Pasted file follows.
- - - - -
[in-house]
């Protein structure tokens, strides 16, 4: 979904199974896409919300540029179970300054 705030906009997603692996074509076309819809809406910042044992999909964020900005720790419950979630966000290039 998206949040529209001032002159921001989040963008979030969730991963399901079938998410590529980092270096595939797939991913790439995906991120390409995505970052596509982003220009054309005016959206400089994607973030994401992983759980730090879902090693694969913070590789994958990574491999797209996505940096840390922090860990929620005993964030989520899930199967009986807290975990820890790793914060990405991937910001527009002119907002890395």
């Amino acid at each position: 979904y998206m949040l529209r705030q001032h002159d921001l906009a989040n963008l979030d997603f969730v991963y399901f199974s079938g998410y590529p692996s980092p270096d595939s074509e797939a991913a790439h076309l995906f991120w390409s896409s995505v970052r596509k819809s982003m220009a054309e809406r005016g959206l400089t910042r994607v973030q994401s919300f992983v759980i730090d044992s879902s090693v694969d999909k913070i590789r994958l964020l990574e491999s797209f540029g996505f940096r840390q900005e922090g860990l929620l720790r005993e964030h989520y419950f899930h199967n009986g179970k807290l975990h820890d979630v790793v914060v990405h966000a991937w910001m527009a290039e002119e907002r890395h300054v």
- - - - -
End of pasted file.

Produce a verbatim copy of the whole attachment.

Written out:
[in-house]
């Protein structure tokens, strides 16, 4: 979904199974896409919300540029179970300054 705030906009997603692996074509076309819809809406910042044992999909964020900005720790419950979630966000290039 998206949040529209001032002159921001989040963008979030969730991963399901079938998410590529980092270096595939797939991913790439995906991120390409995505970052596509982003220009054309005016959206400089994607973030994401992983759980730090879902090693694969913070590789994958990574491999797209996505940096840390922090860990929620005993964030989520899930199967009986807290975990820890790793914060990405991937910001527009002119907002890395």
């Amino acid at each position: 979904y998206m949040l529209r705030q001032h002159d921001l906009a989040n963008l979030d997603f969730v991963y399901f199974s079938g998410y590529p692996s980092p270096d595939s074509e797939a991913a790439h076309l995906f991120w390409s896409s995505v970052r596509k819809s982003m220009a054309e809406r005016g959206l400089t910042r994607v973030q994401s919300f992983v759980i730090d044992s879902s090693v694969d999909k913070i590789r994958l964020l990574e491999s797209f540029g996505f940096r840390q900005e922090g860990l929620l720790r005993e964030h989520y419950f899930h199967n009986g179970k807290l975990h820890d979630v790793v914060v990405h966000a991937w910001m527009a290039e002119e907002r890395h300054v």